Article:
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What really determines the value of your property?

09 Sep 2019

Real estate has long been touted as a good investment on the basis of property having excellent value, but in order to capitalise in a dynamic marketplace, one has to understand the meaning of value in this context and the key factors which contribute to this value.

"A homeowner gains enhanced value over time while utilising the property as a place to live - the primary function, whilst the investor seeks only enhanced value or the highest financial return over time as the primary function,” says Thomas.

Steve Thomas, Secure Estate Specialist for Lew Geffen Sotheby’s International Realty in Constantiaberg, says when broadly defined, real estate is the value of the land plus the improvements upon it, the resources beneath it - and the rights above it, without which the former has a basic, unenhanced intrinsic value with minimal benefit or yield.

“And in determining value, many people attribute a lot of weight to the rand per square metre ratio and, whilst it is certainly one factor, it’s far more significant to those who view real estate from a purely investment perspective,” says Thomas.

“A homeowner gains enhanced value over time while utilising the property as a place to live - the primary function, whilst the investor seeks only enhanced value or the highest financial return over time as the primary function.”

So what factors must one then take into consideration when determining the true value of real estate?

Thomas says certain elements are fairly standard and easier to ascribe a value to, for instance the number of bedrooms and bathrooms, the size of the plot and the age and condition of the home, but one cannot disregard contributory value, which can significantly influence the equation.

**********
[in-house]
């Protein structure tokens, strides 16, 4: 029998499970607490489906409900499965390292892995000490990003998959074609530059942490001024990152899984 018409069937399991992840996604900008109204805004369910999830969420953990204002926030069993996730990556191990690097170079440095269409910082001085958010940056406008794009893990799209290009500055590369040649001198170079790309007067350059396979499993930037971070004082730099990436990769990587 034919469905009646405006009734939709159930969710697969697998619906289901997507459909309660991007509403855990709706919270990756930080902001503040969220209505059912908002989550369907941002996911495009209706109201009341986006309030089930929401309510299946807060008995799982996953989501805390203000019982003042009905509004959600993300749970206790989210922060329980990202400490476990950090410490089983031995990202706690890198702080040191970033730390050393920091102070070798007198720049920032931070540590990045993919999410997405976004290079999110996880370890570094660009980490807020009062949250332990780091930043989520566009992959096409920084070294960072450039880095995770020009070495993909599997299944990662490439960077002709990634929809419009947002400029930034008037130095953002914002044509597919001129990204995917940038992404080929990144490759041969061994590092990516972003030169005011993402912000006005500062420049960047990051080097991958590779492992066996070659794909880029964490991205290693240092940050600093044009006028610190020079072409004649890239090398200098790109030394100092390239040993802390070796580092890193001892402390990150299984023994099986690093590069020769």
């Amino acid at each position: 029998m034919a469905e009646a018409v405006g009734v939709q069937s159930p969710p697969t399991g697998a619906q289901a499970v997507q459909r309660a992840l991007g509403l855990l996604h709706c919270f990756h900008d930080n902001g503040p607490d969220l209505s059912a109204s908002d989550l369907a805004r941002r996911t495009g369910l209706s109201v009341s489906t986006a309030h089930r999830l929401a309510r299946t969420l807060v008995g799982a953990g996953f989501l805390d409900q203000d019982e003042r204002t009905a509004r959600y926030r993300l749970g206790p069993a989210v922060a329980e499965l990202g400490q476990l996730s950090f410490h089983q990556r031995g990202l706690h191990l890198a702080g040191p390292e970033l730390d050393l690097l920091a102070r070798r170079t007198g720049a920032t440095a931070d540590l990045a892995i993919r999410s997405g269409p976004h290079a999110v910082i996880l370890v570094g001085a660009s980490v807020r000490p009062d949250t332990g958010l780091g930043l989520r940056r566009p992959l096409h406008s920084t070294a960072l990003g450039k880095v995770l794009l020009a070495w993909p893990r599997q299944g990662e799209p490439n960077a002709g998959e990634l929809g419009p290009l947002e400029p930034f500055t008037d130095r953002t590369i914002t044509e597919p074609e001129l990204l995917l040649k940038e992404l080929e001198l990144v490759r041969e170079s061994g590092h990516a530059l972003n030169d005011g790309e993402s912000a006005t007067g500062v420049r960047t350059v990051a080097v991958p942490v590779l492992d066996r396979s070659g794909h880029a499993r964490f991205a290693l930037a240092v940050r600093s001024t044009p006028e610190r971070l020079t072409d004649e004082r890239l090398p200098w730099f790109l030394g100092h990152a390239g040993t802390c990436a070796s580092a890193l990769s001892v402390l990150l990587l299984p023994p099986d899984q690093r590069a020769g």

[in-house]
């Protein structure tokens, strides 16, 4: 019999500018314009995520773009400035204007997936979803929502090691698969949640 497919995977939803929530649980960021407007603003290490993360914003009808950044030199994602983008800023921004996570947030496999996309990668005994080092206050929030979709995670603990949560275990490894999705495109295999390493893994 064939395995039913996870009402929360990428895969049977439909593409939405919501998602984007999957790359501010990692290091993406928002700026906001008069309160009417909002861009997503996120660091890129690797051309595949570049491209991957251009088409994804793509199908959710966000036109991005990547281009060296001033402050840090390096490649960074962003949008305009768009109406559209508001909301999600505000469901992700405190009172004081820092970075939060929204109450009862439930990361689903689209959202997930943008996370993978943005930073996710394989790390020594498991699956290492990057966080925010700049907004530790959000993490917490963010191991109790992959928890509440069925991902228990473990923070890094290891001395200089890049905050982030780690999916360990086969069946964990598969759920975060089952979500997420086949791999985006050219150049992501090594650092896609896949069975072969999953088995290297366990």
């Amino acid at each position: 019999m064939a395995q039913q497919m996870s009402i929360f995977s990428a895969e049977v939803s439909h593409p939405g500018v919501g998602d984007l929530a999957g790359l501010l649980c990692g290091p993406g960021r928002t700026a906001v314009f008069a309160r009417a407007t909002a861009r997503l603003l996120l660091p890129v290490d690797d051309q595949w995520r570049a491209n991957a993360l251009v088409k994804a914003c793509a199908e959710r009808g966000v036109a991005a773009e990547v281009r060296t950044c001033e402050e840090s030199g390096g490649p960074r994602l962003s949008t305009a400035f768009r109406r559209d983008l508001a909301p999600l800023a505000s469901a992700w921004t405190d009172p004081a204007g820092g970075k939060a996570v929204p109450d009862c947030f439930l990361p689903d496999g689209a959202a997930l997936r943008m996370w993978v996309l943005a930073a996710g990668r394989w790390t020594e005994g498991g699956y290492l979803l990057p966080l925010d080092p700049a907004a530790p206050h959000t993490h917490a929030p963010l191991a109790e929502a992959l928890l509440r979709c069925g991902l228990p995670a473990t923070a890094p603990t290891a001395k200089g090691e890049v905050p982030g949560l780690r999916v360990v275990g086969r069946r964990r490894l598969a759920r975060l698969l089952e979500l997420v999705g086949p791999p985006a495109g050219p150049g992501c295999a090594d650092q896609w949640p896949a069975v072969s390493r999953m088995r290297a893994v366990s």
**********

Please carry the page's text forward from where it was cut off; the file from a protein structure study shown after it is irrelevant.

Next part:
This refers to the contribution made by particular features to the overall value of the whole property and this is often discussed in relation to renovations or improvements, which include a wide range of upgrades or additions, for instance adding a garage, deck or granny cottage.

He adds that one cannot ignore the external influences like proximity to a good school and amenities, and cautions to guard against overcapitalisation.

Original price paid plus improvement investments over time at a percentage growth does not always add up to the sale price achieved at the end of the day.

It’s a very fine art to mix these qualities into a property in such a way that the majority of buyers in that sector of the market will see true, worthwhile value.

But essentially, Thomas says property which has been ‘improved’ can provide not only enhanced value but also ‘yield’ from, among other things, rental income.

And when one wonders why the price of two very similar houses can vary considerably, he says one can break it down even further by evaluating factors such as the quality of build and finishes, special features, location, views, lifestyle, security, surrounding neighbourhood and HOA capabilities/costs.

See what similar homes in your street, complex and suburb have recently sold for, click here

While it’s impossible to look into the future and make 100% accurate predictions, Thomas says there are a number of steps one can take to determine ‘good value’ and minimise risk:

  • Check (proposed) development plans in the area.
  • Check actual selling prices in the area over the last 18 months to two years.
  • Check the title deed (restrictions).
  • Visit the area at different times of day (morning commute, lunchtimes and evening, plus late night).
  • Talk to a reputable agent about current trends.
  • Look at the proportion of houses under renovation versus the number of houses in poor state of repair.
  • Aim for the worst house in the best area.
  • Talk to locals.

“One of the important factors to understand is that different people and parties perceive value in different ways. Just the same as a bank sees value in terms of recoverability of its home loan advance in the event of a default, one person’s idea of a view is another person’s idea of a security risk,” says Thomas.

“And, one also has to bear in mind that real estate is essentially a medium- to long-term investment, but if one has done your homework and researched the value of a property properly (for example minimised risk), then try not to be swayed by fluctuations.”

Remember that fluctuations are inevitable as real estate always has and always will work in cycles of boom times and correction periods, he adds.

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